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When Your Workload Shrinks, Don’t Panic

You've been doing a two-person job. You're stretched too thin and you constantly find yourself answering an increasing number of queries, working on multiple projects, and giving advice on almost everything. Then, the company hires someone to take some of your workload. Now that there's a new person to take some stuff off your plate, you can finally breathe easy. Or can you?

You’ve been doing a two-person job. You’re stretched too thin and you constantly find yourself answering an increasing number of queries, working on multiple projects, and giving advice on almost everything. Then, the company hires someone to take some of your workload. Now that there’s a new person to take some stuff off your plate, you can finally breathe easy. Or can you?

working late

(Photo Credit: Alan Cleaver/Flickr)

When you’re used to being the go-to person in your department, having to relinquish some responsibility may come as a bitter-sweet experience. You’re no longer needed for everything, and there’s another person whose opinions are sought after now. So while it might be nice not to be overworked anymore, you miss the experience of being the expert and knowledgeable resource.

Do You Know What You're Worth?

So here’s what you can do to get through this new transition.

1. Offer help to the new person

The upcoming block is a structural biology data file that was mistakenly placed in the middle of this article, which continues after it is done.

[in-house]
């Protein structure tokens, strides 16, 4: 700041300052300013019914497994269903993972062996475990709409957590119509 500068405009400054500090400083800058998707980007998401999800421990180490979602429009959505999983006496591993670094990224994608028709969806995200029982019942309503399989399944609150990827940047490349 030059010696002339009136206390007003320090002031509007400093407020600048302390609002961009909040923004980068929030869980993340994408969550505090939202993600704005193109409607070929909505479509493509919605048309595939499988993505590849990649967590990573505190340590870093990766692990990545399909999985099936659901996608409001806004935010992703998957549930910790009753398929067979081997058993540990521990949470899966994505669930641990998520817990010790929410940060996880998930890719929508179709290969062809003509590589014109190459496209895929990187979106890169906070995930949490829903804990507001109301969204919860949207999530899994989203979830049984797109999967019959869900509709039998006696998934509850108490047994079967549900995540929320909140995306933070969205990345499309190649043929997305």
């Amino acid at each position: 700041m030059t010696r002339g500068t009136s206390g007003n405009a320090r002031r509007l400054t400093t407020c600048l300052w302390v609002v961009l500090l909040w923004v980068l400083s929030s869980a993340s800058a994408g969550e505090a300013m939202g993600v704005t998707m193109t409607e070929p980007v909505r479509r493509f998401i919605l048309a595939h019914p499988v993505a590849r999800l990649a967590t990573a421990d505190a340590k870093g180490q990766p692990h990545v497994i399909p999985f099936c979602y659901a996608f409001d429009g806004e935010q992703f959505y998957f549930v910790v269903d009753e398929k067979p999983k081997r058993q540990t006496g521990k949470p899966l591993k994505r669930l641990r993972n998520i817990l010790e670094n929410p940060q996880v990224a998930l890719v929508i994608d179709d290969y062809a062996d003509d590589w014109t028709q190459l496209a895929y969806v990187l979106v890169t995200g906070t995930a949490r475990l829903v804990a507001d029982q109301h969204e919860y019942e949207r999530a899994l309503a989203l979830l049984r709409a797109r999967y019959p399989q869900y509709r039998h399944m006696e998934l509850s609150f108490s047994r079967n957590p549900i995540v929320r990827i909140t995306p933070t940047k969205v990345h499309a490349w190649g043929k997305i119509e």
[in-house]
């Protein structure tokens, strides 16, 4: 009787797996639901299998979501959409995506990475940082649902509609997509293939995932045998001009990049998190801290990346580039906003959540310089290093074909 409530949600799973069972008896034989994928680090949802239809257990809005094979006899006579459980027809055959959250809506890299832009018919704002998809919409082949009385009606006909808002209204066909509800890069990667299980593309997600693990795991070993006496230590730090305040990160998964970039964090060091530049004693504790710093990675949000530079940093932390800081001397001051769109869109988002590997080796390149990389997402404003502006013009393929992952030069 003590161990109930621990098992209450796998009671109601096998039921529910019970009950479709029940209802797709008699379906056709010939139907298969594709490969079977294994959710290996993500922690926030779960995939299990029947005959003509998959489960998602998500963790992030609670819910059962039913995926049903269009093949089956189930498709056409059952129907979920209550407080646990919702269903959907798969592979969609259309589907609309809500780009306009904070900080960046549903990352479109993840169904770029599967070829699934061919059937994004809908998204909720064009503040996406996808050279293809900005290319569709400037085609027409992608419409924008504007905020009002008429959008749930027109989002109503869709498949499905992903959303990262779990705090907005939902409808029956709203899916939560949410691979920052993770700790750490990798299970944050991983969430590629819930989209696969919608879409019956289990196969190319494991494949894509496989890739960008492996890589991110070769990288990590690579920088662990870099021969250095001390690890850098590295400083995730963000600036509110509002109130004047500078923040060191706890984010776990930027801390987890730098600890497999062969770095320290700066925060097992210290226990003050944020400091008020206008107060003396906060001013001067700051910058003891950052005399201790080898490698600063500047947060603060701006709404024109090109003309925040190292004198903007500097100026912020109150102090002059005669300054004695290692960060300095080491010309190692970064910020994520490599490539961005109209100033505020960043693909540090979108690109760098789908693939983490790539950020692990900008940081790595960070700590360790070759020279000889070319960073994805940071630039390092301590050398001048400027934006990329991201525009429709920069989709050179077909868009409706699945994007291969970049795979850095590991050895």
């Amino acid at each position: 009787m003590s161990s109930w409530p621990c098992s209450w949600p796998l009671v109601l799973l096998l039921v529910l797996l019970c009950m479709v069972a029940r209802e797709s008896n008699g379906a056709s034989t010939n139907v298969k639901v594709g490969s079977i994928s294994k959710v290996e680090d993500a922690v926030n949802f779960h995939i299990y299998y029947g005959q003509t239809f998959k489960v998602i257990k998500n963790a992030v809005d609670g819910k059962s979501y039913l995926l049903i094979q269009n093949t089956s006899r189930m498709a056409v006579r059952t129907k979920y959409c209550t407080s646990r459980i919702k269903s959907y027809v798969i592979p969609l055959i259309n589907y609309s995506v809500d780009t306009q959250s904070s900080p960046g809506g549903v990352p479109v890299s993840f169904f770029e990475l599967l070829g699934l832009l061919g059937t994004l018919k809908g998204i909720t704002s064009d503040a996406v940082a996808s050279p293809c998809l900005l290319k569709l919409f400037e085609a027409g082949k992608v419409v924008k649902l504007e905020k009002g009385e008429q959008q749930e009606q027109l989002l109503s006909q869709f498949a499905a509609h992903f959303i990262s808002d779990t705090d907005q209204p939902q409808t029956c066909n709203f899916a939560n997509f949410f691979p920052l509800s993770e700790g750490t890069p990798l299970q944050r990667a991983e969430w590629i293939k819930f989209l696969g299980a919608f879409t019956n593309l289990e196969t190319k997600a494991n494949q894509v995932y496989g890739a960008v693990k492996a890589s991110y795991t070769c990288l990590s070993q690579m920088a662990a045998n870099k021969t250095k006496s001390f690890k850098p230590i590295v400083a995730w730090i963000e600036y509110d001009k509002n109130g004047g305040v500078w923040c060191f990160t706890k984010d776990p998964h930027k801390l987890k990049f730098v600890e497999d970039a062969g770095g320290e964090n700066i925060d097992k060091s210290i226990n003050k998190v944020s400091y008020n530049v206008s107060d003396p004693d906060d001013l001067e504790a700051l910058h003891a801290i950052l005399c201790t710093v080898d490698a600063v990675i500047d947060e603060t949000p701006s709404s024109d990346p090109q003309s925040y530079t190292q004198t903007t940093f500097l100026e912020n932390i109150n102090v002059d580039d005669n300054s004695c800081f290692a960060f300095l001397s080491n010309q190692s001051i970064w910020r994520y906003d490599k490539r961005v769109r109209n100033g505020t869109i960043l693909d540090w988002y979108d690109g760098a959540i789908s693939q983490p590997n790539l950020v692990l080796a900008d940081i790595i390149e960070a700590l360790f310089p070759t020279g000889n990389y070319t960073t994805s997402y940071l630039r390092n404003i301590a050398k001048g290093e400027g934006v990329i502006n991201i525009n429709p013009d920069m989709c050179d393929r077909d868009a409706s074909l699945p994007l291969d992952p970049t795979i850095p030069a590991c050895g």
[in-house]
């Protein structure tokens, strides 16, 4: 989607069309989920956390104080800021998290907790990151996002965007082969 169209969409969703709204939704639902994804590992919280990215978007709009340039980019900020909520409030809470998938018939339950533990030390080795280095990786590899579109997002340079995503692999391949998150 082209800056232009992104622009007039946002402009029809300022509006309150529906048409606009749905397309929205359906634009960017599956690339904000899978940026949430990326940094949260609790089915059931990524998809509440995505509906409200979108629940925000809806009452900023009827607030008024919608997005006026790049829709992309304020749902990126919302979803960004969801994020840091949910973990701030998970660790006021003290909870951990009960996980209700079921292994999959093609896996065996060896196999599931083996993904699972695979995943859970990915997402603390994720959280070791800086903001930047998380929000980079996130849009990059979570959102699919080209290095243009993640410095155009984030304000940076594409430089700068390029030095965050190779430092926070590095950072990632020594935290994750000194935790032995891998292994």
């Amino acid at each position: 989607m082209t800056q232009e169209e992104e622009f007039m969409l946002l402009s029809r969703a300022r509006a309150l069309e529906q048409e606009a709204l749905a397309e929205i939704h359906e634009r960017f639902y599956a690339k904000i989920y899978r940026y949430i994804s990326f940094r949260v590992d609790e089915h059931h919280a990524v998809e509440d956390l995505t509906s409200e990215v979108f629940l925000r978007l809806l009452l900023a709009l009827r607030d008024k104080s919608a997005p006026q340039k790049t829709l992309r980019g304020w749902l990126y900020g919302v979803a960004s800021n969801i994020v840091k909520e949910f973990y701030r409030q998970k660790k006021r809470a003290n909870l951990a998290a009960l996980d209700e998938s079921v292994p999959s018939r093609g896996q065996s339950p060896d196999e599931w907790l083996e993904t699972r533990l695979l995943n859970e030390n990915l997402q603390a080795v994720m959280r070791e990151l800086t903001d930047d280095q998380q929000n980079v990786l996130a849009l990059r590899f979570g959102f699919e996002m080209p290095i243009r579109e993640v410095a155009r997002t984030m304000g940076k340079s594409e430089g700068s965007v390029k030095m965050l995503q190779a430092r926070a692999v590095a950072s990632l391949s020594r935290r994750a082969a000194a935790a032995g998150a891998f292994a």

Because you’ve been in the role for a while, you’re probably the best person to help out the new person. Be proactive and share as much information as is helpful for her to perform her job.

2. Reaffirm your support

Let the new employee know that you are around to help and can provide any historic information or context to decisions of the past. Also let her know that you will be able to help if she needs guidance when working with difficult clients.

3. Use your “free” time

While some may find it liberating to have a breather, others may find it very unsettling, even feeling that their turf has been encroached upon. Acknowledge the change and know that this is an opportunity for you to explore a lot more tasks that you have been putting off because you were overworked. If you can, utilize your time to work on projects that would benefit the organization. That way, you’re proving your worth and helping the company while reestablishing your commitment to your job.

4. Do something new

This could be personal or professional. Add to your skills. Do something you always thought of doing but never did. That certification, that trip? Maybe you can find the time to pursue your interests.

5. Understand what it means to your career

If the new person was hired or assigned without your knowledge, have an open discussion with your manager. Chances are that she was hired because your manager saw that you were overworked. If you are worried about your career prospects, bring that up and understand how this change will affect your options. Also utilize this discussion to understand how you can get to where you want to go, career-wise.

6. Check out exit options

If you do realize that your job is being downsized and you might end up unemployed, start exploring your options within and outside the organization. Work on your resume, update your skills, and look for opportunities that are in line with your requirements.

Tell Us What You Think

Have you been a situation where your job complexity shrank and you ended up with less work? What did you do? We want to hear from you! Leave a comment or join the discussion on Twitter.

Padmaja Ganeshan Singh
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